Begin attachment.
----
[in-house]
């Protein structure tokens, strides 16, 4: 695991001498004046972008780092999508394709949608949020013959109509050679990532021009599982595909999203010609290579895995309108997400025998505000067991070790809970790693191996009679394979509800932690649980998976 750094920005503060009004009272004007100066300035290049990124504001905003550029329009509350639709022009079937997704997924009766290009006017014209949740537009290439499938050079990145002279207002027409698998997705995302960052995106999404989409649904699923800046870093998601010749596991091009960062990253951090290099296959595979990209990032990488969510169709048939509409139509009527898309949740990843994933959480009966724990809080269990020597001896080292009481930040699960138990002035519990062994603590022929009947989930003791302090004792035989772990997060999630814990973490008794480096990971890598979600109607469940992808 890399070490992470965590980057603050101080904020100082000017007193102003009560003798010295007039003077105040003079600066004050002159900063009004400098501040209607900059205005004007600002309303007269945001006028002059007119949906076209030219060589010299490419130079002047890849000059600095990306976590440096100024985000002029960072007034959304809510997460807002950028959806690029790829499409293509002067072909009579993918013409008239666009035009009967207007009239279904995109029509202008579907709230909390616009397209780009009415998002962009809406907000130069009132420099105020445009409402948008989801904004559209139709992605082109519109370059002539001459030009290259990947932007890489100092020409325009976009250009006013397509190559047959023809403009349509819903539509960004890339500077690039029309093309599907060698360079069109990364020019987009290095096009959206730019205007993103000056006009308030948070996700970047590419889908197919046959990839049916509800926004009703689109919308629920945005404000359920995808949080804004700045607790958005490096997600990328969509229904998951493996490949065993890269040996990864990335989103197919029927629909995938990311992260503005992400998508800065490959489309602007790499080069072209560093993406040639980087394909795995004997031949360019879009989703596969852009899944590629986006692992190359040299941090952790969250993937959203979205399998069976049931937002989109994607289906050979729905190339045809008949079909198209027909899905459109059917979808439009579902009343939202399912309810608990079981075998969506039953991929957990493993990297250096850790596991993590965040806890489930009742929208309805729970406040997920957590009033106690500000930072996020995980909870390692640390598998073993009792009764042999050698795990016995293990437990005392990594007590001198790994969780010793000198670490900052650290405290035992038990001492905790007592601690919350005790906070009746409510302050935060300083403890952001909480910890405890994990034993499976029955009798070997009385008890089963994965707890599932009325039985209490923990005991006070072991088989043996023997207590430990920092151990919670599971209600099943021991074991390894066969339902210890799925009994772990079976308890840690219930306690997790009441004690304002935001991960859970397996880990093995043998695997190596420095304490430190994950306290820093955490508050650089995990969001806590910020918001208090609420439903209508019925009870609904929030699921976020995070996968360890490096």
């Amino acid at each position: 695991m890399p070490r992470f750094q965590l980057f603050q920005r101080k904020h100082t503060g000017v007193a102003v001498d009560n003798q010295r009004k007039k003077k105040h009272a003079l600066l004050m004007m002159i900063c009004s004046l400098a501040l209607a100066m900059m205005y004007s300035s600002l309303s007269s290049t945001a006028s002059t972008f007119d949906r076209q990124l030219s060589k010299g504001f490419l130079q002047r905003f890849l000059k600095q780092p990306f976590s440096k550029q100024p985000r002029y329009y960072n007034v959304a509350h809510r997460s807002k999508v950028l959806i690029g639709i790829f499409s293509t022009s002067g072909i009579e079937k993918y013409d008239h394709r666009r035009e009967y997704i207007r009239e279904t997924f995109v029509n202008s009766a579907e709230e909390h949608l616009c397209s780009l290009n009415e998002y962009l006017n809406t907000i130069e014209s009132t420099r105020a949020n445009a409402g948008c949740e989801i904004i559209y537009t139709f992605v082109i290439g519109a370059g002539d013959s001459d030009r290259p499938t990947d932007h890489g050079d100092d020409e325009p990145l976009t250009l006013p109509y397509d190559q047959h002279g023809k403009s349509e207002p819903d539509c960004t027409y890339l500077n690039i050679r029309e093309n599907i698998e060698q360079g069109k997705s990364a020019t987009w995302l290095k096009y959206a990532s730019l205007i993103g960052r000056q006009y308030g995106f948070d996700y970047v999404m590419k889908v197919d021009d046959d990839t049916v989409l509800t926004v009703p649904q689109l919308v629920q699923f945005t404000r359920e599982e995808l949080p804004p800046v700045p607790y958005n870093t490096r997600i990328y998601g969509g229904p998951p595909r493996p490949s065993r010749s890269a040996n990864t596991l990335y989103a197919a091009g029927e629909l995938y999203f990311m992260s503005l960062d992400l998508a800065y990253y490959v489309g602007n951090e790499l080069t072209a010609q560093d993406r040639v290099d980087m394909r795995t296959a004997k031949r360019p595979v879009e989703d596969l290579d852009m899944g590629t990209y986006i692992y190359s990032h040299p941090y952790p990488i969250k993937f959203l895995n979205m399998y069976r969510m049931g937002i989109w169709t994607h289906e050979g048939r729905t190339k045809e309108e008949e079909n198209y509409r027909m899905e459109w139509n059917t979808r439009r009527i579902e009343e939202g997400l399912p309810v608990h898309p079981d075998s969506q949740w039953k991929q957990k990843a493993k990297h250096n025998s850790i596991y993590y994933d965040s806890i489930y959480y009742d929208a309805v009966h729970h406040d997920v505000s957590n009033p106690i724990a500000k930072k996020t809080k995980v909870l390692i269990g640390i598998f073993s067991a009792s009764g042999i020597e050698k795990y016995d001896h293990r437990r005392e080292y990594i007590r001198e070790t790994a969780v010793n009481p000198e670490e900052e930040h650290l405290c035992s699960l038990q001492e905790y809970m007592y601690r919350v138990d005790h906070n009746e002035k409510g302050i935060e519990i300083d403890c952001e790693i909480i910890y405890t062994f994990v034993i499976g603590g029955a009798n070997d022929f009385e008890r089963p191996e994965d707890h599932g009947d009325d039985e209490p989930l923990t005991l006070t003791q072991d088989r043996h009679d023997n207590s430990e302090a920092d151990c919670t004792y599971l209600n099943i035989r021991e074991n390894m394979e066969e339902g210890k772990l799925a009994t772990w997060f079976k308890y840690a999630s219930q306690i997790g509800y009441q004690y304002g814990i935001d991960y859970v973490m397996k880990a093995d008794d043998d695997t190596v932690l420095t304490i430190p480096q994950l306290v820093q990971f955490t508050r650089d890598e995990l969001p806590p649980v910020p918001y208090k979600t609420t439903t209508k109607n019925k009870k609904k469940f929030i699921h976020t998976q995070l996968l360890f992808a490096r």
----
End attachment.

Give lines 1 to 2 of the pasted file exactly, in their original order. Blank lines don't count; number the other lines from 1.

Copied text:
[in-house]
């Protein structure tokens, strides 16, 4: 695991001498004046972008780092999508394709949608949020013959109509050679990532021009599982595909999203010609290579895995309108997400025998505000067991070790809970790693191996009679394979509800932690649980998976 750094920005503060009004009272004007100066300035290049990124504001905003550029329009509350639709022009079937997704997924009766290009006017014209949740537009290439499938050079990145002279207002027409698998997705995302960052995106999404989409649904699923800046870093998601010749596991091009960062990253951090290099296959595979990209990032990488969510169709048939509409139509009527898309949740990843994933959480009966724990809080269990020597001896080292009481930040699960138990002035519990062994603590022929009947989930003791302090004792035989772990997060999630814990973490008794480096990971890598979600109607469940992808 890399070490992470965590980057603050101080904020100082000017007193102003009560003798010295007039003077105040003079600066004050002159900063009004400098501040209607900059205005004007600002309303007269945001006028002059007119949906076209030219060589010299490419130079002047890849000059600095990306976590440096100024985000002029960072007034959304809510997460807002950028959806690029790829499409293509002067072909009579993918013409008239666009035009009967207007009239279904995109029509202008579907709230909390616009397209780009009415998002962009809406907000130069009132420099105020445009409402948008989801904004559209139709992605082109519109370059002539001459030009290259990947932007890489100092020409325009976009250009006013397509190559047959023809403009349509819903539509960004890339500077690039029309093309599907060698360079069109990364020019987009290095096009959206730019205007993103000056006009308030948070996700970047590419889908197919046959990839049916509800926004009703689109919308629920945005404000359920995808949080804004700045607790958005490096997600990328969509229904998951493996490949065993890269040996990864990335989103197919029927629909995938990311992260503005992400998508800065490959489309602007790499080069072209560093993406040639980087394909795995004997031949360019879009989703596969852009899944590629986006692992190359040299941090952790969250993937959203979205399998069976049931937002989109994607289906050979729905190339045809008949079909198209027909899905459109059917979808439009579902009343939202399912309810608990079981075998969506039953991929957990493993990297250096850790596991993590965040806890489930009742929208309805729970406040997920957590009033106690500000930072996020995980909870390692640390598998073993009792009764042999050698795990016995293990437990005392990594007590001198790994969780010793000198670490900052650290405290035992038990001492905790007592601690919350005790906070009746409510302050935060300083403890952001909480910890405890994990034993499976029955009798070997009385008890089963994965707890599932009325039985209490923990005991006070072991088989043996023997207590430990920092151990919670599971209600099943021991074991390894066969339902210890799925009994772990079976308890840690219930306690997790009441004690304002935001991960859970397996880990093995043998695997190596420095304490430190994950306290820093955490508050650089995990969001806590910020918001208090609420439903209508019925009870609904929030699921976020995070996968360890490096």